Shadrach Sale Advertisement
Courtesy Gary Collison
Lewis Hayden Picture
New York Tribune Telegraph
March 6, 1851
THE NATIONAL ERA
Washington, D.C., Vol. V. No. 218 p. 39
By Telegraph to the New York Tribune
A GOVERNMENT OFFICER ARRESTED IN BOSTON.
Boston, Thursday, February 27 1, P.M. yesterday George Lunt, United States District Attorney, was arrested by Deputy Sheriff Coburn upon a writ brought by Alexander P. Burton, of Salem, the man arrested in that city a few days since and brought to Boston upon the charge of being an aider and abettor in the rescue of Shadrach, charging that Lunt maliciously, and without any just and probable cause, under oath, made a complaint in writing before Benj. F. Hallett, Esq., one of the Commissioners of the Circuit Court of the United States for the District of Massachusetts, against the said plaintiff. Damages are set at $10,000; and Mr. Lunt was required to give bail for that sum, which he did.
A writ was issued about a week since for the arrest of Copehart, Attorney of Debree, the alleged owner of Shadrach, but he has thus far escaped the officers. Men are employed to find him, and are to be rewarded if they succeed. The case will come before the court of common pleas in Salem on the third Monday of March next.
A writ of attachment has first been served by Deputy Sheriff Coburn upon the goods and the estate of George F. Curtis, United States Commissioner, and Patrick Riley, Deputy United States Marshal, for $10,000 damages. This suit was brought on behalf of Shadrach, the alleged fugitive, alias Frederick Minkins, laborer. The suit charges that defendants did arrest and cause to be arrested, and did then beat and ill treat, the said plaintiff.
The defendants are held for trial in $10,000 each, to appear the April term of the court of common pleas. Several other Government and State officers will be arrested shortly. The ground upon which these suits are brought is, that the Fugitive Slave law is unconstitutional and that the officer prosecuting acted without authority.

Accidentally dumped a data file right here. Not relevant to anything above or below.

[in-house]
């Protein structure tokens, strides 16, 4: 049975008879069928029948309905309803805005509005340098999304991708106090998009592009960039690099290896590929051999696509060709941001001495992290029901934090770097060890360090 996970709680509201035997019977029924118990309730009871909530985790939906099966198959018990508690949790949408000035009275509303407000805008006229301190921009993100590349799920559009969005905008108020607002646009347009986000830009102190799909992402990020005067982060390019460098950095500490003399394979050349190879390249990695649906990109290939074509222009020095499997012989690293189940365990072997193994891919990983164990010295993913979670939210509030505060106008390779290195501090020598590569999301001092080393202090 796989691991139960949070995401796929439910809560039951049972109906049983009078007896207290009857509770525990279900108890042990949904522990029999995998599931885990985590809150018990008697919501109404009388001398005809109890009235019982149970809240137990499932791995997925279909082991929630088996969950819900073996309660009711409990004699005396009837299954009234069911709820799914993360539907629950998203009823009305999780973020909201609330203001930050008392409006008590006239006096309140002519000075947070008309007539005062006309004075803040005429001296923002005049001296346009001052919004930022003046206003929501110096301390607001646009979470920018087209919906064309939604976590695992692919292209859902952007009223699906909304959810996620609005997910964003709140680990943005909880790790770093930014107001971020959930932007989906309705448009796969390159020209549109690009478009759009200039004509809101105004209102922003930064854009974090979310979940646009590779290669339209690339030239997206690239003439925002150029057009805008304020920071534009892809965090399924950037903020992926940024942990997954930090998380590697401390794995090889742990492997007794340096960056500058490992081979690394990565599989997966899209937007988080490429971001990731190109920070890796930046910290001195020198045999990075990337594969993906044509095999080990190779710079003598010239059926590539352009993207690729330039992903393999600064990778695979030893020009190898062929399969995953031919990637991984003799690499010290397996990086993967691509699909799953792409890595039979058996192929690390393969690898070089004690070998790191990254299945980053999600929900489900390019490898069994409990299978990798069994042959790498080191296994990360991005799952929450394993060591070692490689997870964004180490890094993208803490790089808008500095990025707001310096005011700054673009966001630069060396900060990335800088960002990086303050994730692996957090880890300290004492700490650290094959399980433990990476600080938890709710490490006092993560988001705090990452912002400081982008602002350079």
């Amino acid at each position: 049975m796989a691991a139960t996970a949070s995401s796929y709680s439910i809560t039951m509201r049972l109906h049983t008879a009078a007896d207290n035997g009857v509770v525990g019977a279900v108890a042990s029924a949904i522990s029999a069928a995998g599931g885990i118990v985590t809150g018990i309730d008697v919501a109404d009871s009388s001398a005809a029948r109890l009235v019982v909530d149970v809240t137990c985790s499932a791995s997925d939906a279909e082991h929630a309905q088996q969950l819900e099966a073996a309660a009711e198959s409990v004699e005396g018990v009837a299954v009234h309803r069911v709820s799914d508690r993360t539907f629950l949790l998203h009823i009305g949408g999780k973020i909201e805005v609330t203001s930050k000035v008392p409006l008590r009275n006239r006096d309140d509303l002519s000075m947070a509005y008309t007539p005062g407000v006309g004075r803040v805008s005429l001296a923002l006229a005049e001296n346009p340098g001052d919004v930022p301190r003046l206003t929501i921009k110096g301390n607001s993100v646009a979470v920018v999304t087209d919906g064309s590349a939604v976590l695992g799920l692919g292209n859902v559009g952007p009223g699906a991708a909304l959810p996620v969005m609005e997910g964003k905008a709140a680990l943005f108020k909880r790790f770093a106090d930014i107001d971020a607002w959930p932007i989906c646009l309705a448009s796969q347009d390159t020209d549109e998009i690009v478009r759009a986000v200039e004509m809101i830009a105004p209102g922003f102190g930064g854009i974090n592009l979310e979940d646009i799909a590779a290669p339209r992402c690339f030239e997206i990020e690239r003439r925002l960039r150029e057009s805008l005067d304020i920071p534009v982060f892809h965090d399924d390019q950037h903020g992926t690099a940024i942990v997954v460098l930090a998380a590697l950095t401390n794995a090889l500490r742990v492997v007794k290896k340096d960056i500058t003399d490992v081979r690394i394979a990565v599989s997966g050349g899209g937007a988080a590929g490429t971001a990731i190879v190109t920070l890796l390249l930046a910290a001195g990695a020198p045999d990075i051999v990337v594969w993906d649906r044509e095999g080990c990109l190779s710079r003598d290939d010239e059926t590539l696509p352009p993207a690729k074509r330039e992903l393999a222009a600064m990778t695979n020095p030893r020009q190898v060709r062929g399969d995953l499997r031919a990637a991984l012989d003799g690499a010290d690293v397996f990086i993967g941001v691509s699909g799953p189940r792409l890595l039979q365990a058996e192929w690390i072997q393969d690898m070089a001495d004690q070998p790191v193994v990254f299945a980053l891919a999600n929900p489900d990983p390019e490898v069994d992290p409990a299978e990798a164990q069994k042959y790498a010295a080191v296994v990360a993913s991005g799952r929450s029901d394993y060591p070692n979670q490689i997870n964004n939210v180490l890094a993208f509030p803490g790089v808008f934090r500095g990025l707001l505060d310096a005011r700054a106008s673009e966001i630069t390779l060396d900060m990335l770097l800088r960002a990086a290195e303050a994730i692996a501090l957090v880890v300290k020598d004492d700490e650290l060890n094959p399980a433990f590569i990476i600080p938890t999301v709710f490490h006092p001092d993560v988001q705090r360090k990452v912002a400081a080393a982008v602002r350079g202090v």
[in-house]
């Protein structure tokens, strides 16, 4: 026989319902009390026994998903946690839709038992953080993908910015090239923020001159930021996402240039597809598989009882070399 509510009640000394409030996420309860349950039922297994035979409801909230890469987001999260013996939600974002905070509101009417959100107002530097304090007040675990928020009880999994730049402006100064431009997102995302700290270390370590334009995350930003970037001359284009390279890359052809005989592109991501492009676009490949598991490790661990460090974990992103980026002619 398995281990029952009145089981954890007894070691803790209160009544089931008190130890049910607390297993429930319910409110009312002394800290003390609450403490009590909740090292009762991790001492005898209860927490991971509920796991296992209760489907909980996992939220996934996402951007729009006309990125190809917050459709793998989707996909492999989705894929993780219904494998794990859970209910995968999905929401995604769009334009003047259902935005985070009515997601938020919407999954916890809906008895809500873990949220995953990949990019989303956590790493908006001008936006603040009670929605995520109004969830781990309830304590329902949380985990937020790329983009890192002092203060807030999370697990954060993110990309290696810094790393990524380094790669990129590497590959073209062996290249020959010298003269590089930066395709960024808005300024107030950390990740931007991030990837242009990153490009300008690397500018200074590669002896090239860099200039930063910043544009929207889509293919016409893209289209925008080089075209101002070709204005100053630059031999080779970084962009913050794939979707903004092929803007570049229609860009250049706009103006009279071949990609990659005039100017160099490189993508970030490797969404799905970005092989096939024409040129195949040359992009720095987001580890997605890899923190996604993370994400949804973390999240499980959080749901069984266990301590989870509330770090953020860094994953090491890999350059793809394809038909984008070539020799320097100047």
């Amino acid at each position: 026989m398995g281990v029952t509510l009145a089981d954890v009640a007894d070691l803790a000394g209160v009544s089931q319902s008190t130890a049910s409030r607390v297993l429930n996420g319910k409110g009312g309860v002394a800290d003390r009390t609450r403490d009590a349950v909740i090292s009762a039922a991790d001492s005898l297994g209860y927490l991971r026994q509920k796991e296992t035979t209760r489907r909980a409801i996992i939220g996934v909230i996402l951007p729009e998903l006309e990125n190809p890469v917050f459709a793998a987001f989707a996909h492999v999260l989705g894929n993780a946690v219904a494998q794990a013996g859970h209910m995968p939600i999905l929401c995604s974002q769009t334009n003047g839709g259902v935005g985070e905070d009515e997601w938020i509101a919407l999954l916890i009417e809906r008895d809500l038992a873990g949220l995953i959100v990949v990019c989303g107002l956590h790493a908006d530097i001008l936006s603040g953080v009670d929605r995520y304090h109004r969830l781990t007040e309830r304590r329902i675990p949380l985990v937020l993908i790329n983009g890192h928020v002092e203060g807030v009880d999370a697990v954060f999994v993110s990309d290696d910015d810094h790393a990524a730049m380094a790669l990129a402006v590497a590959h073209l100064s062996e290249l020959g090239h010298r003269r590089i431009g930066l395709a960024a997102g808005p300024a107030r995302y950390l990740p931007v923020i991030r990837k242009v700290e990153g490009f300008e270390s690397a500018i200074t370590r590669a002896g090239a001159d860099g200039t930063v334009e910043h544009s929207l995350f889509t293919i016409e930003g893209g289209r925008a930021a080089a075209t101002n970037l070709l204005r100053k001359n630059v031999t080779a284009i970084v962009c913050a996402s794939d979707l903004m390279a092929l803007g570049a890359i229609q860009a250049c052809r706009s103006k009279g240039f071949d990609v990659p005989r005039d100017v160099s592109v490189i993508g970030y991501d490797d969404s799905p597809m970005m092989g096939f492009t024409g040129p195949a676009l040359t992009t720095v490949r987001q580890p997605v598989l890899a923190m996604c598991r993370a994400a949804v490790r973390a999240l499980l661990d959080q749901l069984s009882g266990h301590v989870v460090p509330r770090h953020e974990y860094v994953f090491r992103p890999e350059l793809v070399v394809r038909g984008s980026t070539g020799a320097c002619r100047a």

Minkins’ Letter from Canada
April 10, 1851
THE NORTH STAR
Rochester, New York
A LETTER FROM SHADRACH. - We give below a copy of a well-written letter from Shadrach to a friend in this city. We have been requested to state that the rumors in regard to the probability of his return to this city, are without any foundation in truth. - Commonwealth.
"MONTREAL, Feb. 28th, 1851.
DEAR SIR: - I feel it my duty to forward you the account of my arrival in this city. I reached here last Friday evening, a journey of four days. The weather was very severe during the time, and we had to cross the ice twice; once the distance was nine miles. My health is not so good as when I left, but I hope a few days will restore me. I am at a loss for words to express the gratitude I feel to those kind and dear friends in Boston, and believe me I shall always consider it my duty to pray for their health and happiness. Please to remember me kindly here, - and to the ladies. And in conclusion, permit me to subscribe myself, Your greatful servant. FREDERICK MINKINS.
Vigilance Committee Account
www.wordsofthunder.org/pdf/08minkins.pdf (website currently under construction).
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Local Fitchburg, MA newspaper article: www.sentinelandenterprise.com
LEOMINSTER -- Local contractor Peter Phillips bought an old house at 21 Franklin St. about three years ago with the intention of building condos on the property.
He initially thought he might have to tear down the structure to begin the project.
But what he learned about the house's past changed his plans, and also changed him to some extent.
"It has a real significance in terms of the Underground Railroad," Phillips said Wednesday while standing on the porch of the light green, two-story cottage-style house. The Underground Railroad was a secret network of escape routes that fugitive slaves used to reach free states or Canada, with the assistance of abolitionists.
Phillips said he used to be "your average Joe" as far as having an interest in history.
But he became fascinated by what he learned about the house, in which his daughter Bobbie Jo now lives.
Phillips dropped his plans to build the condos, and has contacted the Massachusetts Historical Commission in hopes of getting the house registered on the National Register of Historic Places.
Phillips learned from Mark Bodanza, a Leominster attorney who is also a history buff and has done extensive research on the house, that a fugitive slave named Shadrach Minkins stayed there in 1851 before fleeing to Canada.
Minkins became involved in a monumental criminal case the year after President Millard Fillmore signed the Fugitive Slave Act in 1850, Bodanza said during an interview Wednesday.
Minkins worked at "The Eagle Tavern" in Virginia and fled his master, John DeBree, who owned the establishment, Bodanza said.